People love to ask me what my favorite cookbooks are. And they are often disappointed when I recommend a slew of science books instead of the artsy sort of cookbooks that belong on a coffee table.
Truly great cooks work smart, not hard, and they share a deep knowledge of how and why ingredients, time, and temperature interact with one another. That knowledge helps you gain control, so you can develop the flavor and texture you want at every step of the cooking process. Having a scientific understanding of food also helps you think on your feet, so that you can correct mistakes that might otherwise feel impossible to fix (like over-whipped egg whites), and avoid future missteps. Most importantly, science-focused cooking books like these will make you a more adept and adaptable cook and arm you with the confidence to take on any challenge in the kitchen.
There are a great number of helpful food science books out there; below you’ll find a few that I’ve relied on and turned to time and time again.
Since McGee’s On Food and Cooking was first published in 1984, this comprehensive book—which is organized by ingredient—has become an essential for both professional chefs and home cooks. Though you may certainly read the book from start to finish, I treat it like an encyclopedia, and visit it whenever I have a question about something specific: How does gluten work? How do you refresh a loaf of stale bread? Why are egg yolks such great emulsifiers? McGee patiently guides his readers through each chapter with thorough explanations and clear illustrations. In the best way possible, it almost feels as if a very cool science teacher is walking you through how to make dinner.
The term “molecular gastronomy” was coined in 1988 by the chemist Hervé This (pronounced “teess”) and Nicholas Kurti, a physics professor at Oxford University. An entire book about “molecular gastronomy” may sound intimidating, but this book is a page-turner. This—who the writer Aimee Lee Ball called “France’s favorite gastronomic mad scientist”—is charming and humorous, and takes care to use clear and concise language that’s easily understood. The book debunks common myths by diving into how cooking changes food on a molecular level, and also answers frequently-asked questions from home cooks. How do you fix a curdled custard? What cheese and wine combination is best for a fondue that does not turn into a “solid mass lying at the bottom of the pot beneath a greasy liquid”? Why are copper pans better for making fruit preserves? It’s hard not to share This’s enthusiasm for food and science as you flip through this entertaining read.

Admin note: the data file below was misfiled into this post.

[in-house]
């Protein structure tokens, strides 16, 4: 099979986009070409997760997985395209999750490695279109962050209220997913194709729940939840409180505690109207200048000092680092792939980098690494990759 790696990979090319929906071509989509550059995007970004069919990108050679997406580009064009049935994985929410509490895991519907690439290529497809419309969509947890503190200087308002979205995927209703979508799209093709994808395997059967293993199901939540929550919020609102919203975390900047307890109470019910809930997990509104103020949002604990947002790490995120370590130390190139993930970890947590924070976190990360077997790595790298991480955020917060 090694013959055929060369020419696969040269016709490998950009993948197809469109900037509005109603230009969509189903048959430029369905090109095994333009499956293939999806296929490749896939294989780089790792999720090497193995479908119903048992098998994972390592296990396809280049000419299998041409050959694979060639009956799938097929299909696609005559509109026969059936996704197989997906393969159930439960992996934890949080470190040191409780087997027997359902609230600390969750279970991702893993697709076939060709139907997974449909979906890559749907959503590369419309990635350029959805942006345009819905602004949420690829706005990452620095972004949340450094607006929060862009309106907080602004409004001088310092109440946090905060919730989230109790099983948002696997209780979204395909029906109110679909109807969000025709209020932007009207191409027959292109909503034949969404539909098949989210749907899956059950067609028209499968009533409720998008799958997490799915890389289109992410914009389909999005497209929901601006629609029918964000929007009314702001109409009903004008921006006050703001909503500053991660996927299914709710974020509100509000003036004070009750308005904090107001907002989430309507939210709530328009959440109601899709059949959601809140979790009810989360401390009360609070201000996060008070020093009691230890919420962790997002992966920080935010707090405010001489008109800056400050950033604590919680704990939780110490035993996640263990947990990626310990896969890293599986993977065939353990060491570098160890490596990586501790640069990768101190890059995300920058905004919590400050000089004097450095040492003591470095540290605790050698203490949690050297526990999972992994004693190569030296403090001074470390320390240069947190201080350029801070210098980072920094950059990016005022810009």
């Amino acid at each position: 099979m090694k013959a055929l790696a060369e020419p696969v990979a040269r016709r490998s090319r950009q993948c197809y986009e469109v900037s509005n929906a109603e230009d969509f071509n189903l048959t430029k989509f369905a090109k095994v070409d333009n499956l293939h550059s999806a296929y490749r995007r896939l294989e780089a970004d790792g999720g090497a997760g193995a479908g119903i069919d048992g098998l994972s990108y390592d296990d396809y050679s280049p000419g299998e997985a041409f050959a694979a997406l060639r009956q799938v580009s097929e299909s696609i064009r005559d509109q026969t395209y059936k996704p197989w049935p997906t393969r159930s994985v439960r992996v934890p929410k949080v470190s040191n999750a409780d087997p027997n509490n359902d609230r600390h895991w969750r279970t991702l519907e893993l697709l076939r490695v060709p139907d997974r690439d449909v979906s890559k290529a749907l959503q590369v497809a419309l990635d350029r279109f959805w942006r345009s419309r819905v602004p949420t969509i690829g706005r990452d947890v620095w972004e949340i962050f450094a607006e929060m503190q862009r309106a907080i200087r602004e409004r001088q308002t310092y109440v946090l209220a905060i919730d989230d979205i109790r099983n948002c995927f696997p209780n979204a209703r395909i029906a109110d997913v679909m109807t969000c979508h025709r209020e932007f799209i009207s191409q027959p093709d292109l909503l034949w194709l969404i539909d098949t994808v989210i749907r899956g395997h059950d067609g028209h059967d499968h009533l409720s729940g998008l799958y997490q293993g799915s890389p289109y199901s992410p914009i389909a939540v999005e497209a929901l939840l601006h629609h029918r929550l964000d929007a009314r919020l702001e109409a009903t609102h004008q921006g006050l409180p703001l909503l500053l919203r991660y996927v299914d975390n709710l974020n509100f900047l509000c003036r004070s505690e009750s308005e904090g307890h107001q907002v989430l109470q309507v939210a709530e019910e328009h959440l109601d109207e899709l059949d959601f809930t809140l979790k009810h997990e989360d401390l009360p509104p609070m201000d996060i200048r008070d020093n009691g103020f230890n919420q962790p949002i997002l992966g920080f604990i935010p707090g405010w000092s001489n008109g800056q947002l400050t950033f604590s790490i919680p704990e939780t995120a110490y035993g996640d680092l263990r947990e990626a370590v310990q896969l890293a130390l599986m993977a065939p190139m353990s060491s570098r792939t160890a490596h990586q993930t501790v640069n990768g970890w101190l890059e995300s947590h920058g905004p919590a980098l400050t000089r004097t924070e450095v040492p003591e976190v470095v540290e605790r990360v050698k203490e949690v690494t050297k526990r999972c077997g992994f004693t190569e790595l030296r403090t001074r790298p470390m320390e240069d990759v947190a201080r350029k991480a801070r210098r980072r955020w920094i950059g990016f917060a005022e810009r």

Hervé This uses Kitchen Mysteries to answer very specific questions that weren’t addressed in his first book, above. In my favorite chapter, titled “A Successful Soufflé?” This explores all the possible ways the dessert can fail and provides three simple rules for a fool-proof soufflé. This one is a handbag-sized book: short and sweet, and a great gift for any passionate home cook.
Shirley Corriher’s BakeWise will equip you with everything you need to bake beautiful, delicious pastries. Corriher—a biochemist who is also trained in the French culinary arts—breaks down all the science needed to explain why each of the recipes in her book works. Her Deep, Dark Chocolate Cake, for example, uses Dutch process cocoa and baking soda to alkalize the chocolate, which results in a cake that’s almost black. “My goal in BakeWise,” she writes, “is to give you tools—information that you can use to make not just successful baked goods, but outstanding baked goods.”
Levy Beranbaum has two degrees in food science and is the genius behind the reverse-creaming method. Though The Cake Bible is not strictly a science book, Levy Beranbaum provides handy tips on how to successfully make each of her cakes; she includes an “Understanding” section in most of the recipes, where she explains why the recommended method works best. If you want to become a better baker and understand how to make the most flavorful, tender cakes, The Cake Bible is the book for you.